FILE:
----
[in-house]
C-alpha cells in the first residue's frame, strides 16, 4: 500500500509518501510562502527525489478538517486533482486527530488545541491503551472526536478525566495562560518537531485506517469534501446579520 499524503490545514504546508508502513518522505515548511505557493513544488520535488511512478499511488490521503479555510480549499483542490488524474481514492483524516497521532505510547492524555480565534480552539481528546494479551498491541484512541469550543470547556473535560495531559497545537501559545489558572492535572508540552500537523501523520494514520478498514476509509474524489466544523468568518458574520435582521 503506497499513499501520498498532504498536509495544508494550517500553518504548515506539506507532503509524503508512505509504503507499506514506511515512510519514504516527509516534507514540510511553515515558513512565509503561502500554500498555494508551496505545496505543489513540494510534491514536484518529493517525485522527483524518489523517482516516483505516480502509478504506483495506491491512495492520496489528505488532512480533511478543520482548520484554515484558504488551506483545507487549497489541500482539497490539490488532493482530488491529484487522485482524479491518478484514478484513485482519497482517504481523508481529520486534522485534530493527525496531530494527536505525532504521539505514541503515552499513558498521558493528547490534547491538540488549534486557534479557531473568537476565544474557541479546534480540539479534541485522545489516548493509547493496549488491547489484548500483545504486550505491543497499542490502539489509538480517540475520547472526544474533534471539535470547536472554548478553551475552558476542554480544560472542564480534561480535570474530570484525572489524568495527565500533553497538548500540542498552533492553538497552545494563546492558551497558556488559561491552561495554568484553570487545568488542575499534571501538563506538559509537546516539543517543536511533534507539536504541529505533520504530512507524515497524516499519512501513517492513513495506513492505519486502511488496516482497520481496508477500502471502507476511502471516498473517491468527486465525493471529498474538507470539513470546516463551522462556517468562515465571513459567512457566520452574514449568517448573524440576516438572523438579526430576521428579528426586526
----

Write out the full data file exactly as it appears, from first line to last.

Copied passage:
[in-house]
C-alpha cells in the first residue's frame, strides 16, 4: 500500500509518501510562502527525489478538517486533482486527530488545541491503551472526536478525566495562560518537531485506517469534501446579520 499524503490545514504546508508502513518522505515548511505557493513544488520535488511512478499511488490521503479555510480549499483542490488524474481514492483524516497521532505510547492524555480565534480552539481528546494479551498491541484512541469550543470547556473535560495531559497545537501559545489558572492535572508540552500537523501523520494514520478498514476509509474524489466544523468568518458574520435582521 503506497499513499501520498498532504498536509495544508494550517500553518504548515506539506507532503509524503508512505509504503507499506514506511515512510519514504516527509516534507514540510511553515515558513512565509503561502500554500498555494508551496505545496505543489513540494510534491514536484518529493517525485522527483524518489523517482516516483505516480502509478504506483495506491491512495492520496489528505488532512480533511478543520482548520484554515484558504488551506483545507487549497489541500482539497490539490488532493482530488491529484487522485482524479491518478484514478484513485482519497482517504481523508481529520486534522485534530493527525496531530494527536505525532504521539505514541503515552499513558498521558493528547490534547491538540488549534486557534479557531473568537476565544474557541479546534480540539479534541485522545489516548493509547493496549488491547489484548500483545504486550505491543497499542490502539489509538480517540475520547472526544474533534471539535470547536472554548478553551475552558476542554480544560472542564480534561480535570474530570484525572489524568495527565500533553497538548500540542498552533492553538497552545494563546492558551497558556488559561491552561495554568484553570487545568488542575499534571501538563506538559509537546516539543517543536511533534507539536504541529505533520504530512507524515497524516499519512501513517492513513495506513492505519486502511488496516482497520481496508477500502471502507476511502471516498473517491468527486465525493471529498474538507470539513470546516463551522462556517468562515465571513459567512457566520452574514449568517448573524440576516438572523438579526430576521428579528426586526